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At what age should I start a 529 savings plan for my newborn?


There’s no time like the present to start saving for college, which is what 529 plans allow parents to do in a tax-advantaged way. With the cost of a higher education rising at between two and three times the general rate of inflation by some estimates, and with the interest rates charged on student loans rising, too, it’s almost imperative that you start saving right away in order to make the financial burden of college as manageable as possible when the time comes.

An illustration of simple arithmetic should also encourage you not to procrastinate. If you kick in $200 a month to a 529 plan starting the day your child is born and it earns an annual return of 8 percent, the account will grow to nearly $97,000 on his or her 18th birthday. But say you wait until your child is 5 and heading off to kindergarten. By saving for 13 years instead of 18, you will have put away only about $55,000, barely half as much. That’s because those additional five years’ worth of contributions will not have been made, of course, but also because the investment returns that those contributions would have earned for a further 13 to 18 years will have been foregone, too. To put it another way, you would have to save about $350 a month for 13 years to accumulate the same $97,000 that could have been saved with $200 monthly contributions over 18 years. You’ll have your hands full, literally and figuratively, with your newborn, but if you have the time and the money, you should set up a 529 plan as soon as possible.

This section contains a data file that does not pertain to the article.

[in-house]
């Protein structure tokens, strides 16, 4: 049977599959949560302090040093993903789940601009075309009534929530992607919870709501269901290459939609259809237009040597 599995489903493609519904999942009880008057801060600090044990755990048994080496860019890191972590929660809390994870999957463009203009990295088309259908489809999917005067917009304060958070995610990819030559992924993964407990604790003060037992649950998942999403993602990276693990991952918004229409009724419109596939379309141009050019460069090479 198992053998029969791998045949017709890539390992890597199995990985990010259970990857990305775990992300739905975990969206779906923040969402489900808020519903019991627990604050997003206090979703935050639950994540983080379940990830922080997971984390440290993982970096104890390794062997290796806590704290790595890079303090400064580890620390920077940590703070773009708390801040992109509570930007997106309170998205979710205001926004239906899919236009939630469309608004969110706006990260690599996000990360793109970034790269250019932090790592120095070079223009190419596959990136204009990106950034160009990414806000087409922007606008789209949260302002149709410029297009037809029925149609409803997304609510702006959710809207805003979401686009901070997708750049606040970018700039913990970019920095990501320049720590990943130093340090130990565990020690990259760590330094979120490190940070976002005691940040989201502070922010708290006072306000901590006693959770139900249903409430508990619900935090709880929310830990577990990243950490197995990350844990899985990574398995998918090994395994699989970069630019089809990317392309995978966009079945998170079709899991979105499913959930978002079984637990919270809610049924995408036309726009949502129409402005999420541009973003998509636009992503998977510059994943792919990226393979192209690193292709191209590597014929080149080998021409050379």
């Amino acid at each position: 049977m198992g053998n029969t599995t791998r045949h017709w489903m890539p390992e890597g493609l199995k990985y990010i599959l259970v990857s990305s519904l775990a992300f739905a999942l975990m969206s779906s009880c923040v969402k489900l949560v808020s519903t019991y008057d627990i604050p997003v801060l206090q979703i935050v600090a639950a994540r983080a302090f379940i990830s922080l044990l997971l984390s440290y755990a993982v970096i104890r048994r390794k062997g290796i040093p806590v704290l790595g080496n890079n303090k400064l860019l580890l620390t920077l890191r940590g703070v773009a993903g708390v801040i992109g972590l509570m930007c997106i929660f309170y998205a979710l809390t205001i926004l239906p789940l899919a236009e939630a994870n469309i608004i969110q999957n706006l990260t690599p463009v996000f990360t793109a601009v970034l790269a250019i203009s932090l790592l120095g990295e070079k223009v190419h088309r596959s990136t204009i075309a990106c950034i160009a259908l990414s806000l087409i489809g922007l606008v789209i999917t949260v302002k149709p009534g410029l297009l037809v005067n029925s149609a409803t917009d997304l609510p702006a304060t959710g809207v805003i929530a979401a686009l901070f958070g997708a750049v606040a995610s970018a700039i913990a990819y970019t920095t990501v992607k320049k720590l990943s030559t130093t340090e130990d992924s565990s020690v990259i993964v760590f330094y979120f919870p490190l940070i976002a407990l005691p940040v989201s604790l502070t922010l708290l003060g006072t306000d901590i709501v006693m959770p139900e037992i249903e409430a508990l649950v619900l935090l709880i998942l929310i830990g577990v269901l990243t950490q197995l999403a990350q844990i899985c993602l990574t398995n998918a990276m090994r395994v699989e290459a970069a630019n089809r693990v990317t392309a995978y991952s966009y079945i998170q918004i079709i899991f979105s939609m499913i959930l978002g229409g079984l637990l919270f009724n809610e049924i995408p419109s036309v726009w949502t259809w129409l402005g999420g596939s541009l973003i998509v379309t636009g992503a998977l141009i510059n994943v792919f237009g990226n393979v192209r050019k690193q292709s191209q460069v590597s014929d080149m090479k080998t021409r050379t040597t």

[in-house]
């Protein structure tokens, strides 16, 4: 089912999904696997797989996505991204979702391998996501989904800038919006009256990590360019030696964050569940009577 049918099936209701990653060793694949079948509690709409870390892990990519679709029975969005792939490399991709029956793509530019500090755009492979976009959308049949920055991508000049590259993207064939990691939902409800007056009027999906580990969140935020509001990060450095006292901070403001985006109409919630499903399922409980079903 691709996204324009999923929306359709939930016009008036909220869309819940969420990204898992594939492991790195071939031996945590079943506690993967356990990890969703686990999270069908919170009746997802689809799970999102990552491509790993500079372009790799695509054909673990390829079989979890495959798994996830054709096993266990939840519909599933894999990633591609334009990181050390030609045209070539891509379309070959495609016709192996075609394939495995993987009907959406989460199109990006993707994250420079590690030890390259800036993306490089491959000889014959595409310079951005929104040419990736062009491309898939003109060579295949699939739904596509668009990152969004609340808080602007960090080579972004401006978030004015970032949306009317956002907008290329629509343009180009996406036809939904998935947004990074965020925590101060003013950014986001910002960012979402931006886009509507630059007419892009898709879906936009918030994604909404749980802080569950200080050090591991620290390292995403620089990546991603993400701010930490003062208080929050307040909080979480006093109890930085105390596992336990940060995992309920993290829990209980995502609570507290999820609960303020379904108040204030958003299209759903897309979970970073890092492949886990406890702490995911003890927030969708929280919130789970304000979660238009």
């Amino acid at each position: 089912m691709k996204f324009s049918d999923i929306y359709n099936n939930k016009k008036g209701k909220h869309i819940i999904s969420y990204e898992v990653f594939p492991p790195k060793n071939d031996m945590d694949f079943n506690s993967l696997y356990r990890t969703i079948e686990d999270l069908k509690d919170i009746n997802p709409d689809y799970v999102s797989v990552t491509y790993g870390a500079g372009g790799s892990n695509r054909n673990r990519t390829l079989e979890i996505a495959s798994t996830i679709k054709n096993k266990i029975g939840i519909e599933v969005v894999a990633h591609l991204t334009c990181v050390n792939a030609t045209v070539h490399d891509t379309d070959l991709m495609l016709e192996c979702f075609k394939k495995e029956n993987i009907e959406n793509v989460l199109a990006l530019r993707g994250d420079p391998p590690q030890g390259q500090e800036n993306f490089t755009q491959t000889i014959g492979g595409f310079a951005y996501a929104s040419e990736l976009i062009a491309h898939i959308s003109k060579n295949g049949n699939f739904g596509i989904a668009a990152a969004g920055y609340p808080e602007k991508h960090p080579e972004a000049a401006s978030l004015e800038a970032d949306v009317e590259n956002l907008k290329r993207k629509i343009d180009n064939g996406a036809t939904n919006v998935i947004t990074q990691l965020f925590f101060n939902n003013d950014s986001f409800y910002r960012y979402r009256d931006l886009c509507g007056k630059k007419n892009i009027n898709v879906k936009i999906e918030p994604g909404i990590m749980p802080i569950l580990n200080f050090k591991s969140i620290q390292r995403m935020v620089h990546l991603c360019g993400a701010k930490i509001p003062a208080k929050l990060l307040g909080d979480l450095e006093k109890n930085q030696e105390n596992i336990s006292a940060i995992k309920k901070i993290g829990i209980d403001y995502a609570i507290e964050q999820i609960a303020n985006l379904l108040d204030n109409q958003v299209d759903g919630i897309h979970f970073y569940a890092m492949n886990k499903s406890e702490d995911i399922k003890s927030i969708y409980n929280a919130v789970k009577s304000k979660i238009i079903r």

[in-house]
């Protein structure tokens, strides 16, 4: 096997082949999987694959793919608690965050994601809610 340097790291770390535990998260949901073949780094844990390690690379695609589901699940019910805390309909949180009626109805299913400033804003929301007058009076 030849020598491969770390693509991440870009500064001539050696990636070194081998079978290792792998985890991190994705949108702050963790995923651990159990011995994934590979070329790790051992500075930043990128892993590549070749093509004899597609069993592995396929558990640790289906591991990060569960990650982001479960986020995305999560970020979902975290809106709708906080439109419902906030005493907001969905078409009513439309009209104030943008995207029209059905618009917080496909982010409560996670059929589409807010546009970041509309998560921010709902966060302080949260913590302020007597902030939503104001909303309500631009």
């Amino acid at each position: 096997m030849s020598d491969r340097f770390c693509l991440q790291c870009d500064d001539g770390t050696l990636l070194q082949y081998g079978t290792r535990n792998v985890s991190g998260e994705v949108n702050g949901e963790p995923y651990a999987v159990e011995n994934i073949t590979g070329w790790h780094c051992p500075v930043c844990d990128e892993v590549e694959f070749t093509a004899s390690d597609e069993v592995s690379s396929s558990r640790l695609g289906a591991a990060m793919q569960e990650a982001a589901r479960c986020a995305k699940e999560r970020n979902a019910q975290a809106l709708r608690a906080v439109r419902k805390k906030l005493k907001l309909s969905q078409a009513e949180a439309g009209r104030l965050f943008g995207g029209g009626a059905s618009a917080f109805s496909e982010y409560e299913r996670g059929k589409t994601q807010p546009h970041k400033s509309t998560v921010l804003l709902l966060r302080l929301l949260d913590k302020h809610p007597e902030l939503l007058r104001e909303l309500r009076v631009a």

-Conrad de Aenlle